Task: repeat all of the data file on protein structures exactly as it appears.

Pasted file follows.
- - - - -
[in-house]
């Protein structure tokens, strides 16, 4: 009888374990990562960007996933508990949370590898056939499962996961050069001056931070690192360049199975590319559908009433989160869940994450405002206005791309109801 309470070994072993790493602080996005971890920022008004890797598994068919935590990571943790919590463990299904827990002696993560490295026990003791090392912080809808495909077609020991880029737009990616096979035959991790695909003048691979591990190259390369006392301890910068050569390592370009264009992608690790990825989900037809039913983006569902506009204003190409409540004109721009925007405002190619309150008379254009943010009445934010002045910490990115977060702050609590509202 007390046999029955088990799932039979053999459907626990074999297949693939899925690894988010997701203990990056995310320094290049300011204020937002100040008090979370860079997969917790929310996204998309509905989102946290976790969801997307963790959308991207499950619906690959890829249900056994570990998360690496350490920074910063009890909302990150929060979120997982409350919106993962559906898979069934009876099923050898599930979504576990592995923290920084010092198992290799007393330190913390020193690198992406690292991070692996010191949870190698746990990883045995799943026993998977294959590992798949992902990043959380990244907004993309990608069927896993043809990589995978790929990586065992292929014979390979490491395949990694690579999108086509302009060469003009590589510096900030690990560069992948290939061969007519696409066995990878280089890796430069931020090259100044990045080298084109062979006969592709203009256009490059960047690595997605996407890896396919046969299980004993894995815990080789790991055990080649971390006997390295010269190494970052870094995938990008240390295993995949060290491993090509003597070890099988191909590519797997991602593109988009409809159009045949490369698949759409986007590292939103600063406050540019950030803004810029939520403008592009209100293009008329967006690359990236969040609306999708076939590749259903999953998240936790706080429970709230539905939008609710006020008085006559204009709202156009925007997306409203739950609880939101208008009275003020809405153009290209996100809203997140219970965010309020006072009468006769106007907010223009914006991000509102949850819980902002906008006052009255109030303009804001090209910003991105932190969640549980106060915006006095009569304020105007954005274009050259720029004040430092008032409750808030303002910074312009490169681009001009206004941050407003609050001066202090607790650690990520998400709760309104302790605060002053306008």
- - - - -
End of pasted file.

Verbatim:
[in-house]
């Protein structure tokens, strides 16, 4: 009888374990990562960007996933508990949370590898056939499962996961050069001056931070690192360049199975590319559908009433989160869940994450405002206005791309109801 309470070994072993790493602080996005971890920022008004890797598994068919935590990571943790919590463990299904827990002696993560490295026990003791090392912080809808495909077609020991880029737009990616096979035959991790695909003048691979591990190259390369006392301890910068050569390592370009264009992608690790990825989900037809039913983006569902506009204003190409409540004109721009925007405002190619309150008379254009943010009445934010002045910490990115977060702050609590509202 007390046999029955088990799932039979053999459907626990074999297949693939899925690894988010997701203990990056995310320094290049300011204020937002100040008090979370860079997969917790929310996204998309509905989102946290976790969801997307963790959308991207499950619906690959890829249900056994570990998360690496350490920074910063009890909302990150929060979120997982409350919106993962559906898979069934009876099923050898599930979504576990592995923290920084010092198992290799007393330190913390020193690198992406690292991070692996010191949870190698746990990883045995799943026993998977294959590992798949992902990043959380990244907004993309990608069927896993043809990589995978790929990586065992292929014979390979490491395949990694690579999108086509302009060469003009590589510096900030690990560069992948290939061969007519696409066995990878280089890796430069931020090259100044990045080298084109062979006969592709203009256009490059960047690595997605996407890896396919046969299980004993894995815990080789790991055990080649971390006997390295010269190494970052870094995938990008240390295993995949060290491993090509003597070890099988191909590519797997991602593109988009409809159009045949490369698949759409986007590292939103600063406050540019950030803004810029939520403008592009209100293009008329967006690359990236969040609306999708076939590749259903999953998240936790706080429970709230539905939008609710006020008085006559204009709202156009925007997306409203739950609880939101208008009275003020809405153009290209996100809203997140219970965010309020006072009468006769106007907010223009914006991000509102949850819980902002906008006052009255109030303009804001090209910003991105932190969640549980106060915006006095009569304020105007954005274009050259720029004040430092008032409750808030303002910074312009490169681009001009206004941050407003609050001066202090607790650690990520998400709760309104302790605060002053306008």